(Excerpts from an article by Dr. Sara Bice, Director of Research Translation, Research Fellow, Melbourne School of Government, University of Melbourne)
IN HER new book, Dr. Sara Bice of the University of Melbourne's School of Government said that mining in the 21st century can deliver the goods and be more socially and environmentally acceptable. Losses in global mining operations are related to declining commodity prices, falling demand and after-tax costs for environmental problems. The financial figures can be very alarming. More than a decade of social scientific research tells us that leading mining companies are adopting a more responsible approach to their work. This shift is critical to staying in business. Good behavior in environmental and social performance is regularly represented as risk management, a means to reduce costs of conflict while doing good. Adoption of corporate social responsibility principles and practices in the global mining industry is today so widespread it is institutionalized.
But institutionalization and prioritization are different beasts. What are the competing priorities in the current market environment? The 21st century mining industry is one that cannot afford to focus only on pure financial strength. Today’s viability comes largely through reputation, legitimacy, acceptance (or at least tolerance) by communities, political acuity and social engagement. Responsible mining involves holistic assessments of companies’ impacts, including on economic, social, human rights and environmental aspects, and on Indigenous communities. In the best cases, it involves understanding how an individual company’s impacts might contribute to accumulated impacts felt when multiple miners operate within a geographic region. It prizes ethical decision-making and adopts emerging practices, including agreement-making processes, in which signing communities are equal partners, have access to data and advice and secure on-going monitoring and evaluation, in addition to working grievance mechanisms.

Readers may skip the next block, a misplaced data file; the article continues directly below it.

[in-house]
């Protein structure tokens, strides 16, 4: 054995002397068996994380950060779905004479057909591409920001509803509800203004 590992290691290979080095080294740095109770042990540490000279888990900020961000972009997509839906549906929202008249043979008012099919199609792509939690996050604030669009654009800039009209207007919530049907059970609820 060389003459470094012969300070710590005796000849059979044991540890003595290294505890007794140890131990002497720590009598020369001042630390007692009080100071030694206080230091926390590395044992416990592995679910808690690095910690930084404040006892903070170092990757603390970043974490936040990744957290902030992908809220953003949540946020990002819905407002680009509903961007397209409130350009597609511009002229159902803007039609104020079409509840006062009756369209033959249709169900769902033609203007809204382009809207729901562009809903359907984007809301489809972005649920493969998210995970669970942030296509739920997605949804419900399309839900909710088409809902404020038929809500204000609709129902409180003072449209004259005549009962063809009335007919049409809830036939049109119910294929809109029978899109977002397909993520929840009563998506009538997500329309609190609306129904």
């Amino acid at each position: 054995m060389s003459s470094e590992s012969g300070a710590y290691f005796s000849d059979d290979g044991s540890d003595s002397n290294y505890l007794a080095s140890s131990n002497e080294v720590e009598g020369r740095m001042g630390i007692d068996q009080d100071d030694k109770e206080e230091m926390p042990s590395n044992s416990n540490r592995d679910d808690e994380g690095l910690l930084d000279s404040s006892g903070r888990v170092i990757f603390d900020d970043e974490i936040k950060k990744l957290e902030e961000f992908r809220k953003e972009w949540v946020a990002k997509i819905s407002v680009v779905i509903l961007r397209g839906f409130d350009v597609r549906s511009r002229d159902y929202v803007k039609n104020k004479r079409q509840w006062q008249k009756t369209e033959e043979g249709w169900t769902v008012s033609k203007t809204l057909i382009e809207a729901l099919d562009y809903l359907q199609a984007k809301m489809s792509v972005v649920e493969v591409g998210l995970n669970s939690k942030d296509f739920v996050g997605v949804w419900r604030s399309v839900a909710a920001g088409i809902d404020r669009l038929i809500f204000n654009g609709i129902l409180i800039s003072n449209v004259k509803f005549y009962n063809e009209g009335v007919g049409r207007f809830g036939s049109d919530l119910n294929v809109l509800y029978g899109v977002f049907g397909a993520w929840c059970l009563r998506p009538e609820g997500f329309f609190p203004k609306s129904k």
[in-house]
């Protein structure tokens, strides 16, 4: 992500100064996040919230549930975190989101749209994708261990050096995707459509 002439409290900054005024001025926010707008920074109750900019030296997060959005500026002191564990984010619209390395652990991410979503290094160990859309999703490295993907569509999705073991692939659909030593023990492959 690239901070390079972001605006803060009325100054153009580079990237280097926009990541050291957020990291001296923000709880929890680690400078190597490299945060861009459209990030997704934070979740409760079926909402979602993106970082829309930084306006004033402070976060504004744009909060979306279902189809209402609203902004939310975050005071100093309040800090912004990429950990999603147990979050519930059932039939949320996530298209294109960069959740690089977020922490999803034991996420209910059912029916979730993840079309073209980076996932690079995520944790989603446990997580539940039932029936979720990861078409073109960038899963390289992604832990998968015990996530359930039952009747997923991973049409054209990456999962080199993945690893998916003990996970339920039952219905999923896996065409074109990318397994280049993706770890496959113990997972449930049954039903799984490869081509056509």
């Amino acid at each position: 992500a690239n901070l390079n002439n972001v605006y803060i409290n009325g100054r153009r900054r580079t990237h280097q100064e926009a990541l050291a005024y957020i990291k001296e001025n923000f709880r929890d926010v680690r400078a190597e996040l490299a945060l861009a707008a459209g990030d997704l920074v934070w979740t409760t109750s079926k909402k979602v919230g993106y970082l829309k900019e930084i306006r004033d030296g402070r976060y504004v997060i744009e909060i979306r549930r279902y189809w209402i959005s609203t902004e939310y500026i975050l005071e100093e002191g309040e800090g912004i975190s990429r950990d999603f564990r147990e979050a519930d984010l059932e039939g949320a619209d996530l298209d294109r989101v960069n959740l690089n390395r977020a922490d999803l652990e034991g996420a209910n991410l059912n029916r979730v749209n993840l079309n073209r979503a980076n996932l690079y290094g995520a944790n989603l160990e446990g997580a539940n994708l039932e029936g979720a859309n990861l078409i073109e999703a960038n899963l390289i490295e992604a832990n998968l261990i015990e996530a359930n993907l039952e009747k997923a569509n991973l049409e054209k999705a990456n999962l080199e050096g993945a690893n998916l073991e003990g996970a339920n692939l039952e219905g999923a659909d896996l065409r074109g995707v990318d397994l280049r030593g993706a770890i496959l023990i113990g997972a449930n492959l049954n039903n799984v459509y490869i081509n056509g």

At the same time, responsible mining is not a license to dig. While humankind will continue to require mining and products from extractives well beyond our lifetimes, current knowledge also tells us that fossil fuels are beyond the bounds of responsibility and we must look to alternatives. Responsible mining is geared to the long-term. As a result, it prioritizes strong governance while also setting out clear boundaries for the company. In developing countries where government capacity is limited or absent, mining companies with trucks and dollars must resist the urge to fill the gaps or take on inappropriate social development roles. Attention to appropriate boundaries encourages questioning and prudence in this area. Hopeful examples from around the globe suggest that responsible mining will transform the 21st century mining industry. But there is also concern among social scientists that innovation in responsible mining practice may die out too soon. Attention is turning elsewhere before optimal gains have been achieved. And the current operating environment poses a considerable threat to the gains that have been won. The challenge now is the sector’s commitment to and belief in the moral and financial value of mining focused beyond the profit margin.
“People are going to want, and be able, to find out about the citizenship of a brand, whether it is doing the right things socially, economically and environmentally.” ~ Mike Clasper, President of Business Development, Proctor and Gamble (Europe)
"Not long ago the concerns of ecologists were as irrelevant to business planners as those of ethicists are today. “Green” has gone from being a disparagement to becoming a badge that no smart company would risk being without. Ethics are similarly en route to becoming a strategic imperative." ~ John Dalla Costa, Ethical Imperative
"We know that the profitable growth of our company depends on the economic, environmental, and social sustainability of our communities across the world. And we know it is in our best interests to contribute to the sustainability of those communities." ~ Travis Engen, CEO, Alcan
"It is not good enough to do what the law says. We need to be in the forefront of these [social responsibility] issues.” ~ Anders Dahlvig, CEO of IKEA, quoted in Financial Times.
"In terms of power and influence you can forget about the church, forget politics. There is no more powerful institution in society than business . . . The business of business should not be about money, it should be about responsibility. It should be about public good, not private greed." ~ Anita Roddick, Business as Usual
Published in the SunStar Baguio newspaper on April 26, 2017.
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